No. What got me was the chapter on the Roots of Religion. There is a much under-developed argument (most of his arguments are under-developed) that the existence of the soul, or the ‘God within’, or even Being, may be a psychological trick:

The psychologist Paul Bloom… points out that children have a natural tendency towards a dualistic theory of mind… A dualist acknowledges a fundamental distinction between matter and mind. A monist, by contrast, believes that mind is a manifestation of matter – material in a  brain or perhaps a computer – and cannot exist apart from matter. A dualist believes the mind is some kind of disembodied spirit that inhabits the body and therefore conceivably could leave the body and exist somewhere else. P. 209

He goes on to develop this theory very poorly and, I think, has missed out on an opportunity to strike out a very powerful argument for God – ‘I feel that He exists within me’. But I have developed it myself and it has given me a real problem.

How do I know that feeling the God within me is not just a trick of my brain? There is no way of knowing whether or not such a God exists. Essentially, believing in such a God is wishful thinking. To believe in such a God is almost an act of will – a choice. I want to believe in God; therefore, I will search for that which is God and when I find something that fits that label I will call it God. It doesn’t matter if that is not what people will conventionally call God, because I have found it. And I will maintain such a loose understanding of what God is that when people challenge it, it will morph. This understanding of God as ‘Being’ is essentially the making of the ‘spirit’, ‘soul’ or ‘inner self’ into the divine. It is making dualism (as defined above) sacred.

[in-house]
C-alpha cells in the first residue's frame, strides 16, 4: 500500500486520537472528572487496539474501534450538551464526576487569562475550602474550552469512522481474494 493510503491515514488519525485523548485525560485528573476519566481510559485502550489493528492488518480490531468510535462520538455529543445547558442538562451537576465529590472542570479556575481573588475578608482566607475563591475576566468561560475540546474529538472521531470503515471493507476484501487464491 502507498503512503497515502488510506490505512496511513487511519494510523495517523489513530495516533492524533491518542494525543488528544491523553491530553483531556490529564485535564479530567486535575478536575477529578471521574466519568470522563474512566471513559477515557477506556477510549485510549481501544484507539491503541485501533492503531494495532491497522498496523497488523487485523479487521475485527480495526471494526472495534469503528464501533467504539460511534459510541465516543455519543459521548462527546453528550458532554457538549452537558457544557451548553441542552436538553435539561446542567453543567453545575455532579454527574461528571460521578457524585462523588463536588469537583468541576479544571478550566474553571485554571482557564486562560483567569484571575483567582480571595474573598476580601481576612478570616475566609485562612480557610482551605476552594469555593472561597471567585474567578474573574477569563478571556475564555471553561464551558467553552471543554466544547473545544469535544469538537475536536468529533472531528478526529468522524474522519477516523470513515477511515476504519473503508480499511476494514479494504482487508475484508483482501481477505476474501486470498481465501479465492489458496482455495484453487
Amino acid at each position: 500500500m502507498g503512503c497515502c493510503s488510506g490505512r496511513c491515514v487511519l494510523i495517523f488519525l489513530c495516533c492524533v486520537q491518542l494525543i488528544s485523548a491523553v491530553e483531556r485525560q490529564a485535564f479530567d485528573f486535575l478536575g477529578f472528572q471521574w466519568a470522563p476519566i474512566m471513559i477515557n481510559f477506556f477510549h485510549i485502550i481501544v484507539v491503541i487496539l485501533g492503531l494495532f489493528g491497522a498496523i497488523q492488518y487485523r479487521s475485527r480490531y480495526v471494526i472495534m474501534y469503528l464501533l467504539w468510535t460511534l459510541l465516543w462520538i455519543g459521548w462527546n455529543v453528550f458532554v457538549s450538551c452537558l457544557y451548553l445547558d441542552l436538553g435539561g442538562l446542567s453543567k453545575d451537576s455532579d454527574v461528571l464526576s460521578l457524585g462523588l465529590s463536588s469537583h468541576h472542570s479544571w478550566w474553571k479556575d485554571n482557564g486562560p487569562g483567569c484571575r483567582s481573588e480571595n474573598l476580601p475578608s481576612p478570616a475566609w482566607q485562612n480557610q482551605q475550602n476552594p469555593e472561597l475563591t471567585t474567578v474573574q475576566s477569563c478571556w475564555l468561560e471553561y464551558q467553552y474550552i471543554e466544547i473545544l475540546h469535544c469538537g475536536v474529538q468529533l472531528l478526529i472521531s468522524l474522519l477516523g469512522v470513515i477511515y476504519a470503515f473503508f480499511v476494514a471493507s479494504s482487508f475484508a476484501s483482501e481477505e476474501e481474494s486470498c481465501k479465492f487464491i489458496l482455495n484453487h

God as an inner reality was my trump card. All other qualities of God were secondary – such as transcendence, power, ability to work miracles, creator, goodness. The question was not whether or not God exists as figuring out what God is.